How to Create a Responsive Menu?

Responsive menu

HTML

Inside the head tags add the Meta viewport.

Meta viewport:

This Meta viewport tag is required for our page to scale accurately.

<meta name=”viewport” content=”width=device-width, initial-scale=1, maximum-scale=1″>

… Then add the following code as the navigation inside the body tag.

<nav class=”clearfix”>

<ul class=”clearfix”>

<li><a href=”#”>Web design company</a></li>

<li><a href=”#”>Web design Services</a></li>

<li><a href=”#”>Web development company</a></li>

<li><a href=”#”>CMS web development</a></li>

<li><a href=”#”>Mobile application development</a></li>

<li><a href=”#”>Web design blog</a></li>

</ul>

<a href=”#” id=”pull”>Menu</a>

</nav>

We have added six primary menus and added one more link after them. This extra menu will be used to pull the menu navigation when it is hidden in a small screen.

Styles

This section is for styling the navigation.

body {

background-color: #ece8e5;

}

The nav tag that define the navigation will have 100% full width of the browser window, while the ul where it contains our primary menu links will have 600px for the width.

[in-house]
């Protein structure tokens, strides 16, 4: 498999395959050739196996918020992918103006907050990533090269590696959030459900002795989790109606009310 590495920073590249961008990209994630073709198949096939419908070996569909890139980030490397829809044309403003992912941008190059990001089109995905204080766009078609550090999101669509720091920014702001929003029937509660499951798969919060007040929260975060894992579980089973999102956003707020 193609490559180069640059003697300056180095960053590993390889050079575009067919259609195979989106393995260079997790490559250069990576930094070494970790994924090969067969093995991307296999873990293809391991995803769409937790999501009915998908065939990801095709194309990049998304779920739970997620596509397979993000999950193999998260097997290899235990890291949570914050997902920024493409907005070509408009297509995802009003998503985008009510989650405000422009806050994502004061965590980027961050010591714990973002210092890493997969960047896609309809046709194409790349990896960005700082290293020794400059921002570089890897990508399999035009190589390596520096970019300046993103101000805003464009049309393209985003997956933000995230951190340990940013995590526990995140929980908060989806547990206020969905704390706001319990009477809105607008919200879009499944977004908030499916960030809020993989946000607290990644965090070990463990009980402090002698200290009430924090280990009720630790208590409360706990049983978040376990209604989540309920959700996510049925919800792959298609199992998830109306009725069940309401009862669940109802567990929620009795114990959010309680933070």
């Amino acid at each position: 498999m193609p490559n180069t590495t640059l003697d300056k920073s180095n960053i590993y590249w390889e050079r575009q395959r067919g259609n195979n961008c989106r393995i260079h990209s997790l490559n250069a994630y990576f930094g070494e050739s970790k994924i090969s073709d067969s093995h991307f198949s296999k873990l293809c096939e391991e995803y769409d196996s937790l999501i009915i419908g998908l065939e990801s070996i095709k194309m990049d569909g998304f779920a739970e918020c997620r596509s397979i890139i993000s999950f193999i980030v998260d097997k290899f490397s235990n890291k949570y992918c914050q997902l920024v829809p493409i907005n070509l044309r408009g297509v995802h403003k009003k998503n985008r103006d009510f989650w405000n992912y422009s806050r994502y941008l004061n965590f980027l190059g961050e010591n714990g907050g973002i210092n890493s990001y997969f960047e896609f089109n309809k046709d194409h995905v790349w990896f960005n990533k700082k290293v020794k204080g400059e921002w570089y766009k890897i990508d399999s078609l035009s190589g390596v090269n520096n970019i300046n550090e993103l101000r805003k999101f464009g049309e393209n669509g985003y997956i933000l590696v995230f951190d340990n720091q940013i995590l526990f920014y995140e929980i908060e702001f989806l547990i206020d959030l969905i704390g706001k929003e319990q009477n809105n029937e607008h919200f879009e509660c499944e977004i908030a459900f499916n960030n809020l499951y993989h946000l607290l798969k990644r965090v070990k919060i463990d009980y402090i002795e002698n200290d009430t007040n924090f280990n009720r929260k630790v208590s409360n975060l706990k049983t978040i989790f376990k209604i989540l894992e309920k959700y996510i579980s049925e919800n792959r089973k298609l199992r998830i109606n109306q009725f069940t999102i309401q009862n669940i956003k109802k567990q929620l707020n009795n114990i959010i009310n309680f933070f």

nav {

height: 40px;

width: 100%;

background: #455868;

font-size: 11pt;

font-family: ‘PT Sans’, Arial, sans-serif;

font-weight: bold;

position: relative;

border-bottom: 2px solid #283744;

}

nav ul {

padding: 0;

margin: 0 auto;

width: 600px;

height: 40px;

}

Then, we will float the menu links to the left, so they will be displayed horizontally side by side.

nav li {

display: inline;

float: left;

}

See the html markup above; we’ve already added clearfix in the class attribute for both the nav and ul to clear things around when we float the elements inside it using this CSS clearfix hack. So, let’s add the following style rules in the style sheet.

.clearfix:before,

.clearfix:after {

content: ” “;

display: table;

}

.clearfix:after {

clear: both;

}

.clearfix {

*zoom: 1;

}

Since we have six menu links and we also have specified the container for 600px, each menu links will have 100px for the width.

nav a {

color: #fff;

display: inline-block;

width: 100px;

text-align: center;

text-decoration: none;

line-height: 40px;

text-shadow: 1px 1px 0px #283744;

}

The menu links will be separated with 1px right border, except for the last one. Remember our previous post on box model, the menu’s width will be expanded for 1px making it 101px as the border addition, so here we change the box-sizing model to border-box in order to keep the menu remains 100px.

nav li a {

border-right: 1px solid #576979;

box-sizing:border-box;

-moz-box-sizing:border-box;

-webkit-box-sizing:border-box;

}

nav li:last-child a {

border-right: 0;

}

nav a:hover, nav a:active {

background-color: #8c99a4;

}

After that the extra menu link will be hidden (for the desktop screen).

  1. nav a#pull {
  2.     display: none;
  3. }

At this point, we only styling the navigation and nothing will happen when we resize the browser window. So, let’s jump to the next step.